Genghis Khan is one of history's immortals: a leader of genius, driven by an inspiring vision for peaceful world rule. Believing he was divinely protected, Genghis united warring clans to create a nation and then an empire that ran across much of Asia.
Under his grandson, Kublai Khan, the vision evolved into a more complex religious ideology, justifying further expansion. Kublai doubled the empire's size until, in the late 13th century, he and the rest of Genghis's `Golden Family' controlled one fifth of the inhabited world. Along the way, he conquered all China, gave the nation the borders it has today, and then, finally, discovered the limits to growth.
Genghis's dream of world rule turned out to be a fantasy. And yet, in terms of the sheer scale of the conquests, never has a vision and the character of one man had such an effect on the world.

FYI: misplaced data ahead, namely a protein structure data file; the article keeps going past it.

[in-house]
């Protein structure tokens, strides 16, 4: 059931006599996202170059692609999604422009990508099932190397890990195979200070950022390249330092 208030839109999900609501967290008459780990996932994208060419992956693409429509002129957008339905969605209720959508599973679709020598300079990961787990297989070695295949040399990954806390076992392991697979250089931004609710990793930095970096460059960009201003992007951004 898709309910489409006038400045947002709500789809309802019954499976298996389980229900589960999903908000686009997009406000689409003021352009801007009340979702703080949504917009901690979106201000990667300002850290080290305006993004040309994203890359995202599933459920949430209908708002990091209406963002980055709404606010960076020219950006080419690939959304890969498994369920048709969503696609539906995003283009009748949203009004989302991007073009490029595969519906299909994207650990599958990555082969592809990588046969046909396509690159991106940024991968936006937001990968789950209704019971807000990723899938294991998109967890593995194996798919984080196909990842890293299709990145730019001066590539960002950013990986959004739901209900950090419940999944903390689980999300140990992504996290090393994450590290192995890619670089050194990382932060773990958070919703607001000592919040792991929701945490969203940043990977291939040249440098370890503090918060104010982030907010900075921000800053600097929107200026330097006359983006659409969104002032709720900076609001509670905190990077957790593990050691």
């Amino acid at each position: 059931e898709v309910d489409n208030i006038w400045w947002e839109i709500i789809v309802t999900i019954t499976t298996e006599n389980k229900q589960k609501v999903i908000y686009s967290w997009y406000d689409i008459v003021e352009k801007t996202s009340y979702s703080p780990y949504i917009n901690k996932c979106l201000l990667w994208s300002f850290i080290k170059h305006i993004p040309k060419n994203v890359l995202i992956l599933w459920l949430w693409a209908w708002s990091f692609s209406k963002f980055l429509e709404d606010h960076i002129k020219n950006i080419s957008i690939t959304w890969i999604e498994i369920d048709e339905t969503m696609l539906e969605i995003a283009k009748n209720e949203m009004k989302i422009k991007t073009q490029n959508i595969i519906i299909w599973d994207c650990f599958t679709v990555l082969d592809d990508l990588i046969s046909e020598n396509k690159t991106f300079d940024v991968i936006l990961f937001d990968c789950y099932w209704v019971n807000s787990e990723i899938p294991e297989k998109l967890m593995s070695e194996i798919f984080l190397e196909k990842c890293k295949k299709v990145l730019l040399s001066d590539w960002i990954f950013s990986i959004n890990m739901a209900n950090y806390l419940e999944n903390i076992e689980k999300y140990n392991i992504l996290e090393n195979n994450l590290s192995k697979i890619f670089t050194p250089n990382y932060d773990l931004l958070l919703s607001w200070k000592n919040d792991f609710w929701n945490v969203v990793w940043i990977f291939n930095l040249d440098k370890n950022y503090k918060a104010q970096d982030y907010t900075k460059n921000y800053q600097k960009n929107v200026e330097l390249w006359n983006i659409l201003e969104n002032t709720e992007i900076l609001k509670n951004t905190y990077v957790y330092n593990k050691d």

Charting the evolution of this vision, John Man provides a unique account of the Mongol Empire, from young Genghis to old Kublai, from a rejected teenager to the world's most powerful emperor.
John Man is a historian with a special interest in Mongolia. He has travelled widely across the lands that formed the Mongol Empire, becoming one of the few Western writers to explore the hidden valley where Genghis may have died, climb the sacred mountain on which he is supposedly buried and explore the ruins of Xanadu, the first capital of Genghis's grandson, Kublai Khan. His books, published in over twenty languages, include the bestselling Genghis Khan: Life, Death and Resurrection and Kublai Khan.